Cut to the chase? In 2001 we as a nation embarked on a series of wars to remake foreign political communities in order to provide ourselves with permanent security (that is we were waging a war against a method using essentially the same method). Since "permanent security" is impossible to achieve, especially when the enemies list only gets longer, the war is by definition endless, or will go on as long as we commit the resources to fight it. This of course were the war aims sold to the people, the actual aims are more in line with domination and control of natural recources and foreign economies . . .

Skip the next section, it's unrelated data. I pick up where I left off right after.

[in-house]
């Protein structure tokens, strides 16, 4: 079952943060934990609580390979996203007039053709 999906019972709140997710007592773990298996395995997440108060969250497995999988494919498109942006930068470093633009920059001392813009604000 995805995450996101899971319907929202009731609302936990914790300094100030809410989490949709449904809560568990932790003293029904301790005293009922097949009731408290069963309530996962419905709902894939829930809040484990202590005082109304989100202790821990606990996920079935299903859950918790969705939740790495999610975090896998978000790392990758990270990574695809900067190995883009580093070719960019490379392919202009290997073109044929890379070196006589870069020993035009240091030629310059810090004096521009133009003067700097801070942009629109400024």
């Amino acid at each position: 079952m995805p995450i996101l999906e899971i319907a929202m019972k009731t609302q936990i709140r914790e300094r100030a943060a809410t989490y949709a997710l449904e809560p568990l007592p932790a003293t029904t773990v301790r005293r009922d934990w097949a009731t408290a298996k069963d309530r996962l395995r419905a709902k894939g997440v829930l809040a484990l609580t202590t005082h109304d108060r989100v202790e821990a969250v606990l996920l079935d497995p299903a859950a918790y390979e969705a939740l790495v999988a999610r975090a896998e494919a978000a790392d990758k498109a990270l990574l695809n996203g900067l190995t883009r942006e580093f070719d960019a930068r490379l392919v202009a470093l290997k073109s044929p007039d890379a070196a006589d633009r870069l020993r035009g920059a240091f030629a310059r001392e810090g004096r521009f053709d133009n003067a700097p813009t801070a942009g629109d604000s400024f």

From a strategic theory perspective, both wars are irrational given the stated public war aims, and even if the assumed war aims of the various controlling political/economic interests are taken into account, how do they correspond to the national interests of the United States? Wars put political communities and systems under tremendous strain . . . it is no accident that wars often usher in revolution and/or political collapse . . .

    Andrew Bacevich as more on this


    and here . . .


    "They have never been even remotely conservative, especially with regard to foreign and national security policy. However, I'd say that they do not exercise that "stranglehold" to which you refer. The Republican Party is not owned by the neocons; instead, it's intellectually bankrupt."

    Neocons = Radicals; GOP = intellectually bankrupt, amen brother!

  5. BG,
    The TV screen maps still adhere to my thesis.
    The TV image just adds another dimension of illusion.
    Let's plan our future wars on Sesame street.

  6. BG,